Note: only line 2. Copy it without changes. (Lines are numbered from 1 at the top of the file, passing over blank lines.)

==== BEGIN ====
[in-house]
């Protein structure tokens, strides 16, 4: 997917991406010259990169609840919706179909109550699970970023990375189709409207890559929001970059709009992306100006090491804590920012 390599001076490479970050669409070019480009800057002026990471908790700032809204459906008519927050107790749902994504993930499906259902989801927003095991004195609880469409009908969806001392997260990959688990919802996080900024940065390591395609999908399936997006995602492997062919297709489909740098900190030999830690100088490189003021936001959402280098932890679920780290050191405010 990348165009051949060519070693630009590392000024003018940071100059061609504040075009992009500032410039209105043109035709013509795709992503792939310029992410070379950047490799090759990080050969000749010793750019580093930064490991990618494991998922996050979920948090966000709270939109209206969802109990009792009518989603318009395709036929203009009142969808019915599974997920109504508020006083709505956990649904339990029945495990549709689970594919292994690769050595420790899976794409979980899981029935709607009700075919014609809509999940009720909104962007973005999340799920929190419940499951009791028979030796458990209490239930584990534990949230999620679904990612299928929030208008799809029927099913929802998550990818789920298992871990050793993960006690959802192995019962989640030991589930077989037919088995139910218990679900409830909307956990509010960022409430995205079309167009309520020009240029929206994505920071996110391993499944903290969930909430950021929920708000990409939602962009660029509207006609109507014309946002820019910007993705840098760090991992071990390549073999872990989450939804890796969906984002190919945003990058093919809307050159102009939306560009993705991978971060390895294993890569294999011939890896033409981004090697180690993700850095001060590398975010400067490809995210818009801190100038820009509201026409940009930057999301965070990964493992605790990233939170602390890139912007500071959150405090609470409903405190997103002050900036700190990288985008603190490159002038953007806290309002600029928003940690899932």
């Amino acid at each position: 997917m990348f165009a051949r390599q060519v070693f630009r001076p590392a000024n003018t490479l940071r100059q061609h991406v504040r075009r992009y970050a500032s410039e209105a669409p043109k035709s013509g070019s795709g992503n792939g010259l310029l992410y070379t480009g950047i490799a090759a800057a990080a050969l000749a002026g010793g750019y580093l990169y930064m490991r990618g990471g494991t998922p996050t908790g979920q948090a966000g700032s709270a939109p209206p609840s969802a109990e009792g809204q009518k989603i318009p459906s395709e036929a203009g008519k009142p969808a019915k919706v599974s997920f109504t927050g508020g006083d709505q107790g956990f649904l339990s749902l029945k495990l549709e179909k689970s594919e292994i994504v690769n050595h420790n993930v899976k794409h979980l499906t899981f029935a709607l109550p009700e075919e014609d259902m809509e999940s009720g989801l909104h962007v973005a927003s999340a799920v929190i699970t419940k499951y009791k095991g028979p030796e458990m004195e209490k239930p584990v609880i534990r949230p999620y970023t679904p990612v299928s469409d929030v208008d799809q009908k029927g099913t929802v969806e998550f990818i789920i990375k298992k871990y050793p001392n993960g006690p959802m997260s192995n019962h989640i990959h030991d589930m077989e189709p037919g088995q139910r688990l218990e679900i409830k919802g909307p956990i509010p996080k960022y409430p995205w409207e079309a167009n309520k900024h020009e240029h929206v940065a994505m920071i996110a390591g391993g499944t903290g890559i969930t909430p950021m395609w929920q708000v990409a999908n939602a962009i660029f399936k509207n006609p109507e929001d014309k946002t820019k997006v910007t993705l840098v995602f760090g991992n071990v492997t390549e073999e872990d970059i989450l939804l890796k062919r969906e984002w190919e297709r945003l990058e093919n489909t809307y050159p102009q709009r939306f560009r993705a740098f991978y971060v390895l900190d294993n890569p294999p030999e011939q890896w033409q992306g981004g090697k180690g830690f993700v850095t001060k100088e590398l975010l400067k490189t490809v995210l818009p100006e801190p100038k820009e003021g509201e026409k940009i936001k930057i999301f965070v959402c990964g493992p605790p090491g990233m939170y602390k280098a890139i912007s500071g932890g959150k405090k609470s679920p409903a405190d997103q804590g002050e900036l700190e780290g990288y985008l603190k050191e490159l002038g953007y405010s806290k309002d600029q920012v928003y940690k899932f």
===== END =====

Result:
């Protein structure tokens, strides 16, 4: 997917991406010259990169609840919706179909109550699970970023990375189709409207890559929001970059709009992306100006090491804590920012 390599001076490479970050669409070019480009800057002026990471908790700032809204459906008519927050107790749902994504993930499906259902989801927003095991004195609880469409009908969806001392997260990959688990919802996080900024940065390591395609999908399936997006995602492997062919297709489909740098900190030999830690100088490189003021936001959402280098932890679920780290050191405010 990348165009051949060519070693630009590392000024003018940071100059061609504040075009992009500032410039209105043109035709013509795709992503792939310029992410070379950047490799090759990080050969000749010793750019580093930064490991990618494991998922996050979920948090966000709270939109209206969802109990009792009518989603318009395709036929203009009142969808019915599974997920109504508020006083709505956990649904339990029945495990549709689970594919292994690769050595420790899976794409979980899981029935709607009700075919014609809509999940009720909104962007973005999340799920929190419940499951009791028979030796458990209490239930584990534990949230999620679904990612299928929030208008799809029927099913929802998550990818789920298992871990050793993960006690959802192995019962989640030991589930077989037919088995139910218990679900409830909307956990509010960022409430995205079309167009309520020009240029929206994505920071996110391993499944903290969930909430950021929920708000990409939602962009660029509207006609109507014309946002820019910007993705840098760090991992071990390549073999872990989450939804890796969906984002190919945003990058093919809307050159102009939306560009993705991978971060390895294993890569294999011939890896033409981004090697180690993700850095001060590398975010400067490809995210818009801190100038820009509201026409940009930057999301965070990964493992605790990233939170602390890139912007500071959150405090609470409903405190997103002050900036700190990288985008603190490159002038953007806290309002600029928003940690899932």